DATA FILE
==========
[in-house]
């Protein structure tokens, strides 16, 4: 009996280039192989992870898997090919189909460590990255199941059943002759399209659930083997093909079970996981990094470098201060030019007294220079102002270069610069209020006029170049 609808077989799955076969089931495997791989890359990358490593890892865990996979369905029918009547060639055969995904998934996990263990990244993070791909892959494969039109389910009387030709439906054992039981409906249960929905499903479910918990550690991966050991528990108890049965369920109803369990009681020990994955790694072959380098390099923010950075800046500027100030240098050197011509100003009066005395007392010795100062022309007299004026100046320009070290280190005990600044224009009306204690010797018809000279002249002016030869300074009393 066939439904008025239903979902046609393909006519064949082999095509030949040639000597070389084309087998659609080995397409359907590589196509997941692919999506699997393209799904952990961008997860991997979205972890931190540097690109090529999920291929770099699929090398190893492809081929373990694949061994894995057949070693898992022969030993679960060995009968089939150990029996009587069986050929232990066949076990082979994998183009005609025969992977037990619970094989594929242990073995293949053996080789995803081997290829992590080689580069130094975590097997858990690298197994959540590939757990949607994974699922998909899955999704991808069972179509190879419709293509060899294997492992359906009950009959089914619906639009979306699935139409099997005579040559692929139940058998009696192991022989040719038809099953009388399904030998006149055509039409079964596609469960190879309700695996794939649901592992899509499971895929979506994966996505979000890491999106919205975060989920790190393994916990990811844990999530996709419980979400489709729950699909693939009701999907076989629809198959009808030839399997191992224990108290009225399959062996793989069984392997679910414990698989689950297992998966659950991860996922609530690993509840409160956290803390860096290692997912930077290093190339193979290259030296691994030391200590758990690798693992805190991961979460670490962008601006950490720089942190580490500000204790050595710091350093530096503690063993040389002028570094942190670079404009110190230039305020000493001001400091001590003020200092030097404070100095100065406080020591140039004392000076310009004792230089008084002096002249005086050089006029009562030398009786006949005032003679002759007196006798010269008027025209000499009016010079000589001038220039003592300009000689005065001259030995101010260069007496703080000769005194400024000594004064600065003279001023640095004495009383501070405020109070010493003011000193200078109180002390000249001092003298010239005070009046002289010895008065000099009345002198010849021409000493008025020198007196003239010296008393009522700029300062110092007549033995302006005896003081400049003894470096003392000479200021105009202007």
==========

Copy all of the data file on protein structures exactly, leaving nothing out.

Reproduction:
[in-house]
């Protein structure tokens, strides 16, 4: 009996280039192989992870898997090919189909460590990255199941059943002759399209659930083997093909079970996981990094470098201060030019007294220079102002270069610069209020006029170049 609808077989799955076969089931495997791989890359990358490593890892865990996979369905029918009547060639055969995904998934996990263990990244993070791909892959494969039109389910009387030709439906054992039981409906249960929905499903479910918990550690991966050991528990108890049965369920109803369990009681020990994955790694072959380098390099923010950075800046500027100030240098050197011509100003009066005395007392010795100062022309007299004026100046320009070290280190005990600044224009009306204690010797018809000279002249002016030869300074009393 066939439904008025239903979902046609393909006519064949082999095509030949040639000597070389084309087998659609080995397409359907590589196509997941692919999506699997393209799904952990961008997860991997979205972890931190540097690109090529999920291929770099699929090398190893492809081929373990694949061994894995057949070693898992022969030993679960060995009968089939150990029996009587069986050929232990066949076990082979994998183009005609025969992977037990619970094989594929242990073995293949053996080789995803081997290829992590080689580069130094975590097997858990690298197994959540590939757990949607994974699922998909899955999704991808069972179509190879419709293509060899294997492992359906009950009959089914619906639009979306699935139409099997005579040559692929139940058998009696192991022989040719038809099953009388399904030998006149055509039409079964596609469960190879309700695996794939649901592992899509499971895929979506994966996505979000890491999106919205975060989920790190393994916990990811844990999530996709419980979400489709729950699909693939009701999907076989629809198959009808030839399997191992224990108290009225399959062996793989069984392997679910414990698989689950297992998966659950991860996922609530690993509840409160956290803390860096290692997912930077290093190339193979290259030296691994030391200590758990690798693992805190991961979460670490962008601006950490720089942190580490500000204790050595710091350093530096503690063993040389002028570094942190670079404009110190230039305020000493001001400091001590003020200092030097404070100095100065406080020591140039004392000076310009004792230089008084002096002249005086050089006029009562030398009786006949005032003679002759007196006798010269008027025209000499009016010079000589001038220039003592300009000689005065001259030995101010260069007496703080000769005194400024000594004064600065003279001023640095004495009383501070405020109070010493003011000193200078109180002390000249001092003298010239005070009046002289010895008065000099009345002198010849021409000493008025020198007196003239010296008393009522700029300062110092007549033995302006005896003081400049003894470096003392000479200021105009202007």